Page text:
It's hard to figure them out. The White House does not talk to us. I did know Orszag and Emanuel, but not the team today. Do they do real policy change or cosmetic marketing change? The administration has been attacking me on the Roadmap and my specific plans for entitlements for two years and they will probably be continuing those attacks.

Are you concerned with a possible debt crisis triggered by a spike in interest rates – one that's caused by the enormous increase in the deficit?

The threat of a financial crisis is my biggest concern. It could be avoided if we reform entitlements. It's a totally avoidable problem. Imagine before the 2008 crash, if you knew it was coming, and you could see in advance the timing and the scope of the crisis.  And as a leader, you chose to do nothing about it. As a voter, you'd fire those leaders who chose to do nothing.

America's leadership is in the same position today. This is most predictable crisis in nation's history, and no one is doing anything about it. It's just a matter of time before the bond vigilantes come after us. Will the political class do it or not? That's the most important question facing America.

Many Americans fear that a crisis will lead to a value-added tax. Is that a real possibility?

It depends on who's in power when the crisis occurs. The Democrats are comfortable with the massive deficits. They'd be comfortable with imposing a VAT in heat of financial meltdown.  But now power is shifting. If it happens in the next two years with the Republicans in control of Congress, we will go after spending to solve the crisis. It will be all about controlling spending, not imposing a VAT.

You are a member of the deficit commission charged with finding a path to a balanced budget. Will the commission recommend a VAT?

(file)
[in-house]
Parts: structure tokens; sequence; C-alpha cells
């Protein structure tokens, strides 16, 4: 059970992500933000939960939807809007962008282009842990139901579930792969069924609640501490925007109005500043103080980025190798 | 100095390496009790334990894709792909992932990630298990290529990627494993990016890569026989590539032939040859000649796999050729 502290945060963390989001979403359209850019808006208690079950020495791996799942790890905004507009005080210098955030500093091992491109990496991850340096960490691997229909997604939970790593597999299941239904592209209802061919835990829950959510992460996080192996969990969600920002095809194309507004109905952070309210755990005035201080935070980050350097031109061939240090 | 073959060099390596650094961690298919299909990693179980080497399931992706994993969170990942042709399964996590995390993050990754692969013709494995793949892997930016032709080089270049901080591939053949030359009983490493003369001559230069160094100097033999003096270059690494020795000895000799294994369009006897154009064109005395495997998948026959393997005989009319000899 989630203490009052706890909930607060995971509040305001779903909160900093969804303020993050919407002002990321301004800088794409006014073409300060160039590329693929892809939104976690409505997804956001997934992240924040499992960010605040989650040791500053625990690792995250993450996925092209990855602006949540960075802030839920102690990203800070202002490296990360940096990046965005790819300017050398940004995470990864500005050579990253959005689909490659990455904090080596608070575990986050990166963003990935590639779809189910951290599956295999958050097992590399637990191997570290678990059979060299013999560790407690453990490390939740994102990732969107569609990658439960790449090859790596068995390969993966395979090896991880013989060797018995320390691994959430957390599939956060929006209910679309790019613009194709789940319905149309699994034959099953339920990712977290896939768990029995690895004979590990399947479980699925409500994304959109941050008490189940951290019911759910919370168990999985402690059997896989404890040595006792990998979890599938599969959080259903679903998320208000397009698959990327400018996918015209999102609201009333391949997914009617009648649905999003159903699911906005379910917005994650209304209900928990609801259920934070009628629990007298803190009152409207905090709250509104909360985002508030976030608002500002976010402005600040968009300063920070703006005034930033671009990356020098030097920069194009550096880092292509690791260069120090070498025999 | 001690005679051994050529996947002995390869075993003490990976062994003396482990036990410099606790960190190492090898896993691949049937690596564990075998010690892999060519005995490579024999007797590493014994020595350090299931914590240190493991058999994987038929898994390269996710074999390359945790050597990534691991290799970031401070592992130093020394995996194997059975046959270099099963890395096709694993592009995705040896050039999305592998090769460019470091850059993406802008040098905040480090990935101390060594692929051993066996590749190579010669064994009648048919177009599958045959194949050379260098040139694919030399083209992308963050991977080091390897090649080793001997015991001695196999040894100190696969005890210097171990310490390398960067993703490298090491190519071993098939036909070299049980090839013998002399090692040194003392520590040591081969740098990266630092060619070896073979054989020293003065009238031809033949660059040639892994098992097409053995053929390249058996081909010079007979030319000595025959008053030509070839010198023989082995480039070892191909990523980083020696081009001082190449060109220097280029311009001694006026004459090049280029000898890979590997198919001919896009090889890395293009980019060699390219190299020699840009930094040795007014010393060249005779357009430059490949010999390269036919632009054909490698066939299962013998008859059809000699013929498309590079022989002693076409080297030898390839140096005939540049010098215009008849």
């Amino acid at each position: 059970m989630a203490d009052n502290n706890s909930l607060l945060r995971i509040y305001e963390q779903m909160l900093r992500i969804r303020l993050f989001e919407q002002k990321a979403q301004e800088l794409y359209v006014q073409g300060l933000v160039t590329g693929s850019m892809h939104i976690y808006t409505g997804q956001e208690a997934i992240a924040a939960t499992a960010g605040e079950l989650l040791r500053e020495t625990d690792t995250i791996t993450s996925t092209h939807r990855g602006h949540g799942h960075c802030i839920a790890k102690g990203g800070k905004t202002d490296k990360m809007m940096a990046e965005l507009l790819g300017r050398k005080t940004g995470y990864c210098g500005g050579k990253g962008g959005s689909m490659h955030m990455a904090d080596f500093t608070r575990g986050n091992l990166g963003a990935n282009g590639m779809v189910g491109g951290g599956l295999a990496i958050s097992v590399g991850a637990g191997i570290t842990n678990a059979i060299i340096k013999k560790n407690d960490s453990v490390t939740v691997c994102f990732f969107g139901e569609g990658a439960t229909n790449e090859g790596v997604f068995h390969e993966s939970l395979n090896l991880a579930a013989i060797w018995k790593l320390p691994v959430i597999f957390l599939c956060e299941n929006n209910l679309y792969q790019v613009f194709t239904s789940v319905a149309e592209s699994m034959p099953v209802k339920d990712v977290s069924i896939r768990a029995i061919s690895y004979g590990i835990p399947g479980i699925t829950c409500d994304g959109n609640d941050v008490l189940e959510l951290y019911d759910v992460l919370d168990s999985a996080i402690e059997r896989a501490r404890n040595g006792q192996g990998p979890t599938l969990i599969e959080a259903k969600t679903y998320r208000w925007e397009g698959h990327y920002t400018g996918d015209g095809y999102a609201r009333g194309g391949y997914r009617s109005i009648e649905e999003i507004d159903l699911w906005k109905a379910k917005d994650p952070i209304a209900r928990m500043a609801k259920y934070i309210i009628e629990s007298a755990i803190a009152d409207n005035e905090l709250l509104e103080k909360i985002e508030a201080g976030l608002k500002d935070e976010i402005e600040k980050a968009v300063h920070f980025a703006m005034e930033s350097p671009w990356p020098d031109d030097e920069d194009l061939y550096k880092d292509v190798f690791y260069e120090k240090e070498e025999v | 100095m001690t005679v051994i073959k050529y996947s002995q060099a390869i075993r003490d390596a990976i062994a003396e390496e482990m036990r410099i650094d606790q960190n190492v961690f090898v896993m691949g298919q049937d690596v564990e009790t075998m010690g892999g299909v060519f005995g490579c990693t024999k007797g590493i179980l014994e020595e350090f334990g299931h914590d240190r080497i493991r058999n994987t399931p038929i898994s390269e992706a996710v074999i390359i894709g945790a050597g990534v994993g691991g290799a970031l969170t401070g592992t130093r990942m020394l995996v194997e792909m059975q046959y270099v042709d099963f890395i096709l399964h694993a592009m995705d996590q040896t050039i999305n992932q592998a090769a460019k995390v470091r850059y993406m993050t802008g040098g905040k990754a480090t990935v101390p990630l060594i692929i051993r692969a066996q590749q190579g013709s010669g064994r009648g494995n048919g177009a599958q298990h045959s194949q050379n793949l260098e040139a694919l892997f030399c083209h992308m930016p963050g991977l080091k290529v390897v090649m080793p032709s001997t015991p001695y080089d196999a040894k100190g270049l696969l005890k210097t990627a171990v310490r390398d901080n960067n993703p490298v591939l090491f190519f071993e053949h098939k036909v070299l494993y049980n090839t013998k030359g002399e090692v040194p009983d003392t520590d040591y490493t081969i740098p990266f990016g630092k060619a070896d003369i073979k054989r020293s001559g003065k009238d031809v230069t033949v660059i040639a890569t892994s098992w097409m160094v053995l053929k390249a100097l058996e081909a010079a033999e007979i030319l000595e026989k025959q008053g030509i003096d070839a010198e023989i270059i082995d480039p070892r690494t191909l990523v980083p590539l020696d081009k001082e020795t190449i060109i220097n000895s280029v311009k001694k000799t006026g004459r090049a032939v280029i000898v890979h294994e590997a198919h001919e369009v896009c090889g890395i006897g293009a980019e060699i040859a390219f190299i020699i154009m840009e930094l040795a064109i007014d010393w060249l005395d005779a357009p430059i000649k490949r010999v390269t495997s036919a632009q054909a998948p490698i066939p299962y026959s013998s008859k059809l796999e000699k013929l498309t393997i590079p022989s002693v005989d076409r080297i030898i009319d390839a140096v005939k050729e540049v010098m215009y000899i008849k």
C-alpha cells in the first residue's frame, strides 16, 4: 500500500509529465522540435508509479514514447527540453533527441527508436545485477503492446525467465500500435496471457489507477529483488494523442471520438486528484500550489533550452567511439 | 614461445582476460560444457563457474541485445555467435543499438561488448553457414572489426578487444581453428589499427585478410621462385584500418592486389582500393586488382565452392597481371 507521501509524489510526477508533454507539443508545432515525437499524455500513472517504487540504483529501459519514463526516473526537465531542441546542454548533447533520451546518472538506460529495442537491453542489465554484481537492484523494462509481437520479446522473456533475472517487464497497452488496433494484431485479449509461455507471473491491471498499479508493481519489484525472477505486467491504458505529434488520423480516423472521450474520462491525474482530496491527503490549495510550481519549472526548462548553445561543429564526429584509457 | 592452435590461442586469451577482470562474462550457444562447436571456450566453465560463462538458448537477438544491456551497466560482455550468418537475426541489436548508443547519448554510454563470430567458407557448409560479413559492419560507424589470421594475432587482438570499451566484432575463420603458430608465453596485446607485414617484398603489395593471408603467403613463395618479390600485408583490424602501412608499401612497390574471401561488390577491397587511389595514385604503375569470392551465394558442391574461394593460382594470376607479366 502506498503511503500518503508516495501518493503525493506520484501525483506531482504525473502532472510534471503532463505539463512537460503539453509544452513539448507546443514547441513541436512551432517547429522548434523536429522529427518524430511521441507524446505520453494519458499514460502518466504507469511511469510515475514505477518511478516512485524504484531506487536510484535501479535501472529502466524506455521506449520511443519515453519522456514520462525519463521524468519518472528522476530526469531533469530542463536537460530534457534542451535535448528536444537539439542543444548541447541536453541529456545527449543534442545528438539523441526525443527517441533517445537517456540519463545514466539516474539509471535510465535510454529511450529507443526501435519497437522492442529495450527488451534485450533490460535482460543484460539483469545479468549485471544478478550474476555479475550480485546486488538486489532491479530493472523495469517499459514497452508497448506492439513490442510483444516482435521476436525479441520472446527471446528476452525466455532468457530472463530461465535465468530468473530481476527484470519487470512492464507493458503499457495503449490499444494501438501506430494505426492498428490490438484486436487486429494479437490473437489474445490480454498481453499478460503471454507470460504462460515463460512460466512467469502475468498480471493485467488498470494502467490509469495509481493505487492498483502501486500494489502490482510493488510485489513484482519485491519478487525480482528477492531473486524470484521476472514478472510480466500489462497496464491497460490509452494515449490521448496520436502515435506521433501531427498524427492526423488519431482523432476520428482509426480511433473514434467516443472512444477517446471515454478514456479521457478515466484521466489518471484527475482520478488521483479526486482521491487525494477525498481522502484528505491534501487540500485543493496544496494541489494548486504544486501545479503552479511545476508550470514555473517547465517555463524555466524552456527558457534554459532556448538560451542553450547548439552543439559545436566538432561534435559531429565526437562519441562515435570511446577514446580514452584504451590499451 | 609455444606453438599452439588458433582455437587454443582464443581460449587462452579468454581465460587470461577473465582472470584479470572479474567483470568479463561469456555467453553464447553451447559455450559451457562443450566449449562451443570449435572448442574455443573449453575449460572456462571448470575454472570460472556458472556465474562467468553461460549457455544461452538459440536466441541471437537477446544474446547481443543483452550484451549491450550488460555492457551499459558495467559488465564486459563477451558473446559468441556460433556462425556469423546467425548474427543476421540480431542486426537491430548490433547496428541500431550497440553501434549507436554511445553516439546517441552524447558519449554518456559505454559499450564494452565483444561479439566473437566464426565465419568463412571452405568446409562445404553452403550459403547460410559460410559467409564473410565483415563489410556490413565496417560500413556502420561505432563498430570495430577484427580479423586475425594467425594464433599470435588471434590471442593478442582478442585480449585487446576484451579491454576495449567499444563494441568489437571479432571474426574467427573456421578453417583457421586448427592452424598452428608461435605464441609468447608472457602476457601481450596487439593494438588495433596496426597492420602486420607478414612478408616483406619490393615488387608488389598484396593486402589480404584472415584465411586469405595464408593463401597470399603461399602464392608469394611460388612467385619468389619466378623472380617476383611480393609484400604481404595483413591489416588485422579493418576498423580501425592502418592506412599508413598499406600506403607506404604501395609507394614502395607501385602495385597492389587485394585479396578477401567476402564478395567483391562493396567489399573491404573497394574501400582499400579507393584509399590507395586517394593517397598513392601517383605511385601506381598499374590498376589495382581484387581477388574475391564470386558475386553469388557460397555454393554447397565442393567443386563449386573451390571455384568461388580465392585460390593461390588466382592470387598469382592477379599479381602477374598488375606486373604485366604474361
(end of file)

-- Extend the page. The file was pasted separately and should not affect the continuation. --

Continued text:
I like consumption-based reform as replacement to the current tax system. But I will not support any consumption tax without reforming entitlements.  Otherwise the consumption tax will simply be a new revenue machine to make the revenue line chase the spending line. The key is to get the spending line down then, think about tax reform after spending is under control. The goal should not be to invent a new revenue machine

You need 14 of 18 votes from the members of the commission to recommend a VAT. There are not 14 votes for it. Sure, there is sentiment for a VAT among the Democrats on the commission. But the commission will not recommend a VAT. And the Democrats that advocate a VAT are losing their grip on power.

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About This Author
Shawn Tully
Shawn Tully
Senior EDITOR-AT-LARGE, Fortune

Shawn Tully has been writing feature stories for Fortune since 1980. He's covered stories as varied as the Vatican's finances, the exile of fugitive commodities trader Marc Rich, and the disastrous merger between Guidant and Boston Scientific. He specializes in banking, federal budget and spending issues, and health care. Tully holds a B.A. in English from Princeton University, an M.B.A. from the University of Chicago, and a master's in Applied Economics from the Universite Catholique de Louvain in Belgium.